Prices have also increased significantly over the last ten years. Import prices for bananas in 2013 have reached $900 per ton, compared to $375 in 2003.
Sheesh, just when I make the ealthy decision to start eating bananas for breakfast...
Future expectations affect demand and supply. In some cases, a future supply decrease (which will tend to raise prices) will cause an increase in demand today--to stockpile, thus raising the price today, a sort-of self- fulfilling prophesy. But since bananas are perishable, its unlikely that there is going to be a sudden run on bananas--unless they are going to be frozen for banana bread. Instead, the expected decrease in future supply of Cavendish bananas is likely to cause a search for banana substitutes..like this:
Fortunately, the Cavendish banana represents only about 13% of the 150 million tons of bananas produced worldwide every year. And some see the demise of the Cavendish as a positive for the taste buds. James Dale, director of the Centre for Tropical crops and Biocommodities at Queensland Unversity of Technology in Australia, told Nature that the Cavendish is bland and bruises too easily. He favors the Gros Michel variety. "It's such a superior banana to Cavendish. To bring it back would be wonderful.
This week, the EPA is expected to announce changes to the ethanol mandate, a 2007 law that requires energy companies to mix billions of gallons of ethanol into gasoline and diesel fuels. After six years in the mix, corn-based ethanol has lost its popularity, and a diverse group of critics is calling for the law's repeal.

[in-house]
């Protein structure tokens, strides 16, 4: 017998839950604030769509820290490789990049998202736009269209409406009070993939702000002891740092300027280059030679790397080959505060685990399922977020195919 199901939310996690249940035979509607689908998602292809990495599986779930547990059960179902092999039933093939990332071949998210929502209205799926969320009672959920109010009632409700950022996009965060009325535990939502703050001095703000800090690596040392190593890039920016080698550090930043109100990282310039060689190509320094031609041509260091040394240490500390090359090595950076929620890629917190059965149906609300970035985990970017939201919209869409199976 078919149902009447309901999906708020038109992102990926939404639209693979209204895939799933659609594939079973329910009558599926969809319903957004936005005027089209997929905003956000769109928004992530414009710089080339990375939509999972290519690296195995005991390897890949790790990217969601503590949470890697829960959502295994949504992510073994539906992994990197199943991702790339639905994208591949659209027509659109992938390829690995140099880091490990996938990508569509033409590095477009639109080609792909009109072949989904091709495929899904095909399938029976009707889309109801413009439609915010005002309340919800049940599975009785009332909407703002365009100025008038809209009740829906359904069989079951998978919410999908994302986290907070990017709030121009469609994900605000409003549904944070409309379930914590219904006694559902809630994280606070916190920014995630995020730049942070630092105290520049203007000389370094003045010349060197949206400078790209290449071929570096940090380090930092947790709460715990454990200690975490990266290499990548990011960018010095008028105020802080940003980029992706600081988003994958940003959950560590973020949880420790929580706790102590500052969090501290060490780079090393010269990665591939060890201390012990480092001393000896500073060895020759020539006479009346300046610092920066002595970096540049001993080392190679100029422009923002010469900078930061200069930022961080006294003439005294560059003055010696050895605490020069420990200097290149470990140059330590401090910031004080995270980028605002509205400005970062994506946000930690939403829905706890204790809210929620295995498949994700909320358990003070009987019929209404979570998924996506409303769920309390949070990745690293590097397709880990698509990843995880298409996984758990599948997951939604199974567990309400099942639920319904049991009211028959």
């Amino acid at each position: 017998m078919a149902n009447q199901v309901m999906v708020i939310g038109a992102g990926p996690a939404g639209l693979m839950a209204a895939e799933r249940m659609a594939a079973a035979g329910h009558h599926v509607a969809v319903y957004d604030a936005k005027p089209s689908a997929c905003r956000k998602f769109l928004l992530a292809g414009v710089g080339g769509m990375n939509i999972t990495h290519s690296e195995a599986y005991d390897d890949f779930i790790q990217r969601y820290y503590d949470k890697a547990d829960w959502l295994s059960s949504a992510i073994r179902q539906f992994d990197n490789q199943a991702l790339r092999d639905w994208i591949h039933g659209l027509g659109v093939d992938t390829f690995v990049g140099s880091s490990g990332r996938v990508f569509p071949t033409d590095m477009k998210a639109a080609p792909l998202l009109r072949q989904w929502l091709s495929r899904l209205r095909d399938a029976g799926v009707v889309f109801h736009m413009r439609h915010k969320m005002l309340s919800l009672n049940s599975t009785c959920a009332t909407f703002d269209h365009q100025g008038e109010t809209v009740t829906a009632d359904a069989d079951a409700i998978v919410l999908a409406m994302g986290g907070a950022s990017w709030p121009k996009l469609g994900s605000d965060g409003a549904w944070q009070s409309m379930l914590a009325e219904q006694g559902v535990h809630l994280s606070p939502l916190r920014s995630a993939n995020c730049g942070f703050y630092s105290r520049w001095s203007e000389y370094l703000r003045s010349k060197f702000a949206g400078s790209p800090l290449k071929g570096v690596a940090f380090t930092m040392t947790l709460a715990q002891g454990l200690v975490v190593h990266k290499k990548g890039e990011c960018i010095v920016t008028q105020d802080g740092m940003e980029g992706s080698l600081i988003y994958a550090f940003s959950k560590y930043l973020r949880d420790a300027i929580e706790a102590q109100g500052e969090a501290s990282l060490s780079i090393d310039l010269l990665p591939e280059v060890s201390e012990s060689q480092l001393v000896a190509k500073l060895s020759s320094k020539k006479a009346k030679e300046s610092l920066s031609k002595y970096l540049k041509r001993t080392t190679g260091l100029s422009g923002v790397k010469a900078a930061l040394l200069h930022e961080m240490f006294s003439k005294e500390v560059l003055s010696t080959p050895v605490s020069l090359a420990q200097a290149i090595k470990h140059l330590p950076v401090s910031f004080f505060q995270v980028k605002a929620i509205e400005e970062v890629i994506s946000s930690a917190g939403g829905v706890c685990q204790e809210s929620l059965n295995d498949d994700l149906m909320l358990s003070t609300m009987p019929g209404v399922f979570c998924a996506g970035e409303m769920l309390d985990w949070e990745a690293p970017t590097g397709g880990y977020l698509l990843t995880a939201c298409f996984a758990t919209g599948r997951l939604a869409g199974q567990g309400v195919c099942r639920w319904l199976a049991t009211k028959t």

Why are environmentalists in favor of a rollback/repeal?
Though ethanol fuel releases less carbon dioxide than other kinds of gas, many question if the side effects of production are worth it...Growing corn requires fertilizer, which requires natural gas to make. Fertilizer also has contaminated rivers and drinking water, says the report. And ethanol factories usually burn coal or gas, which dumps carbon dioxide into the atmosphere.
Why are Tea Partiers in favor of a rollback/repeal?
Other opponents complain the mandate — like any energy subsidy — is free market poison, claiming it "distorts fuel markets and will raise gasoline prices, especially as the increased blending requirements collide with declining demand for gasoline," reports Politico.
Strange bedfellows indeed.
And who is in favor of keeping the mandate?
Meanwhile, the ethanol industry is asking the AP to retract the story. “At best, the AP article is lazy journalism, but at worst, it appears purposefully designed to damage the ethanol industry,” American Coalition for Ethanol Executive Vice President Brian Jennings said in a statement to the press. “There was an incredibly reckless disregard for the truth in the handiwork of this hit-piece.”
Few studies explore the linkages between health behaviors and macroeconomic outcomes. This study uses 1971–2007 state-level data from the United States to estimate the impact of beer consumption on economic growth. We document that beer consumption has negative effects on economic growth measures once the endogeneity of beer consumption is addressed. Our estimates are robust to a range of specification checks. These findings run parallel to a large body of literature documenting substantial social and economic costs stemming from alcohol use.
Note that this is our first post in the "Beer" category. What took us so long?
From John, via Newmark's Door, via Slate comes this intriguing story of the real origins of Maryland Blue Crabs: